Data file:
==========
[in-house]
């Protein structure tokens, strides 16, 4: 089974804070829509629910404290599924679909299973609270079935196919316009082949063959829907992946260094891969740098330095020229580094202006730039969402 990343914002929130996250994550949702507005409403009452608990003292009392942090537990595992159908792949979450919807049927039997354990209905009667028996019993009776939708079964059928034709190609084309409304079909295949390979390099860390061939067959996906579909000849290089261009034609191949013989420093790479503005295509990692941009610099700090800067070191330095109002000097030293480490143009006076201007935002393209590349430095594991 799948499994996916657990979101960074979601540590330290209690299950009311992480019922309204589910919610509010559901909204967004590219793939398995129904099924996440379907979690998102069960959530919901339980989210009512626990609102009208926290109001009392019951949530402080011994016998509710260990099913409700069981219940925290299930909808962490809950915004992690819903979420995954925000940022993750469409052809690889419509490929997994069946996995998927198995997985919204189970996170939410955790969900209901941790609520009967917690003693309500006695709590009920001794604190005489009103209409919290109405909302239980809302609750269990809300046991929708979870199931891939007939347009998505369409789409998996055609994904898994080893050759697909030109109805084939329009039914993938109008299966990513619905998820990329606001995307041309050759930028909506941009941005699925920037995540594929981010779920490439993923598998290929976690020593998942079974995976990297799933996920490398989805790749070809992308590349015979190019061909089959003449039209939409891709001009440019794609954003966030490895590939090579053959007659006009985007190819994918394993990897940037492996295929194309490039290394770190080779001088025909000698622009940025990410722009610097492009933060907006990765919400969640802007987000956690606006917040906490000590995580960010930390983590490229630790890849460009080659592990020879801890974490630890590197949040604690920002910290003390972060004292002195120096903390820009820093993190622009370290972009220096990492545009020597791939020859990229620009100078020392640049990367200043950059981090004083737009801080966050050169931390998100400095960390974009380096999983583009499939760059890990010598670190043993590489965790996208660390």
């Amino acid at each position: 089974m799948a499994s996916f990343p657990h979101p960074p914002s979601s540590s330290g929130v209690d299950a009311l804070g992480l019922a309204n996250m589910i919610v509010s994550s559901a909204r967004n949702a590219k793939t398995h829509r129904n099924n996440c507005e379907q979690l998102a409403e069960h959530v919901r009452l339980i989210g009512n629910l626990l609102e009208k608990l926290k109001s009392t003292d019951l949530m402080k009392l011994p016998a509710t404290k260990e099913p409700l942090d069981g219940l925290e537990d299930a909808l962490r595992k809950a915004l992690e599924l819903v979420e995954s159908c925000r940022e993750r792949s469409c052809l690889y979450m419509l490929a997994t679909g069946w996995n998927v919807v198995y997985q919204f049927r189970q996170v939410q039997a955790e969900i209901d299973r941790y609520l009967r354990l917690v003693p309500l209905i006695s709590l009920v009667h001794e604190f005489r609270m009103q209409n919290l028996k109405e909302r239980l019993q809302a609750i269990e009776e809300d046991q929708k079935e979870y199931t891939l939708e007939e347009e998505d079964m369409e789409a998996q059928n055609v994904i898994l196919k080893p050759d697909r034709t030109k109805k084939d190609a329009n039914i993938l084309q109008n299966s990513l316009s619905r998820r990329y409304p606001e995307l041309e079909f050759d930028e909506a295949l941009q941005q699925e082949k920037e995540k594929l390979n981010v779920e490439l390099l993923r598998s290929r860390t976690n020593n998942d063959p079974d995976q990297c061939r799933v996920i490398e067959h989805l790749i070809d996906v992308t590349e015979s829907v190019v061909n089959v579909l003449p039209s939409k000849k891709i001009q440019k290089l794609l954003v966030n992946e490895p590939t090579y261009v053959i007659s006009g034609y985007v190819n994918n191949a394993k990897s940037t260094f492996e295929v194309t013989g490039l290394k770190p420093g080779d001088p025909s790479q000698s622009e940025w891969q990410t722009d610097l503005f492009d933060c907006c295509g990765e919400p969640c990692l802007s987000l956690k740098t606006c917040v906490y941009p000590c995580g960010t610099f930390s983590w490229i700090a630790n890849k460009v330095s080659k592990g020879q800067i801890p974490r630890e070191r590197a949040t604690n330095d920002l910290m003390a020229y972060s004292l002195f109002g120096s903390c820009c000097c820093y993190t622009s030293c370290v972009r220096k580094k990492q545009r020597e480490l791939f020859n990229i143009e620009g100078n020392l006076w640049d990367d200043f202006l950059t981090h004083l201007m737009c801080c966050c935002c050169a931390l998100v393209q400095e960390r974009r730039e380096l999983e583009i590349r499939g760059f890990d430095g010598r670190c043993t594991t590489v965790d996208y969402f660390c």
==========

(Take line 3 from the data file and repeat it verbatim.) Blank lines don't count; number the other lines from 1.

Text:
């Amino acid at each position: 089974m799948a499994s996916f990343p657990h979101p960074p914002s979601s540590s330290g929130v209690d299950a009311l804070g992480l019922a309204n996250m589910i919610v509010s994550s559901a909204r967004n949702a590219k793939t398995h829509r129904n099924n996440c507005e379907q979690l998102a409403e069960h959530v919901r009452l339980i989210g009512n629910l626990l609102e009208k608990l926290k109001s009392t003292d019951l949530m402080k009392l011994p016998a509710t404290k260990e099913p409700l942090d069981g219940l925290e537990d299930a909808l962490r595992k809950a915004l992690e599924l819903v979420e995954s159908c925000r940022e993750r792949s469409c052809l690889y979450m419509l490929a997994t679909g069946w996995n998927v919807v198995y997985q919204f049927r189970q996170v939410q039997a955790e969900i209901d299973r941790y609520l009967r354990l917690v003693p309500l209905i006695s709590l009920v009667h001794e604190f005489r609270m009103q209409n919290l028996k109405e909302r239980l019993q809302a609750i269990e009776e809300d046991q929708k079935e979870y199931t891939l939708e007939e347009e998505d079964m369409e789409a998996q059928n055609v994904i898994l196919k080893p050759d697909r034709t030109k109805k084939d190609a329009n039914i993938l084309q109008n299966s990513l316009s619905r998820r990329y409304p606001e995307l041309e079909f050759d930028e909506a295949l941009q941005q699925e082949k920037e995540k594929l390979n981010v779920e490439l390099l993923r598998s290929r860390t976690n020593n998942d063959p079974d995976q990297c061939r799933v996920i490398e067959h989805l790749i070809d996906v992308t590349e015979s829907v190019v061909n089959v579909l003449p039209s939409k000849k891709i001009q440019k290089l794609l954003v966030n992946e490895p590939t090579y261009v053959i007659s006009g034609y985007v190819n994918n191949a394993k990897s940037t260094f492996e295929v194309t013989g490039l290394k770190p420093g080779d001088p025909s790479q000698s622009e940025w891969q990410t722009d610097l503005f492009d933060c907006c295509g990765e919400p969640c990692l802007s987000l956690k740098t606006c917040v906490y941009p000590c995580g960010t610099f930390s983590w490229i700090a630790n890849k460009v330095s080659k592990g020879q800067i801890p974490r630890e070191r590197a949040t604690n330095d920002l910290m003390a020229y972060s004292l002195f109002g120096s903390c820009c000097c820093y993190t622009s030293c370290v972009r220096k580094k990492q545009r020597e480490l791939f020859n990229i143009e620009g100078n020392l006076w640049d990367d200043f202006l950059t981090h004083l201007m737009c801080c966050c935002c050169a931390l998100v393209q400095e960390r974009r730039e380096l999983e583009i590349r499939g760059f890990d430095g010598r670190c043993t594991t590489v965790d996208y969402f660390c």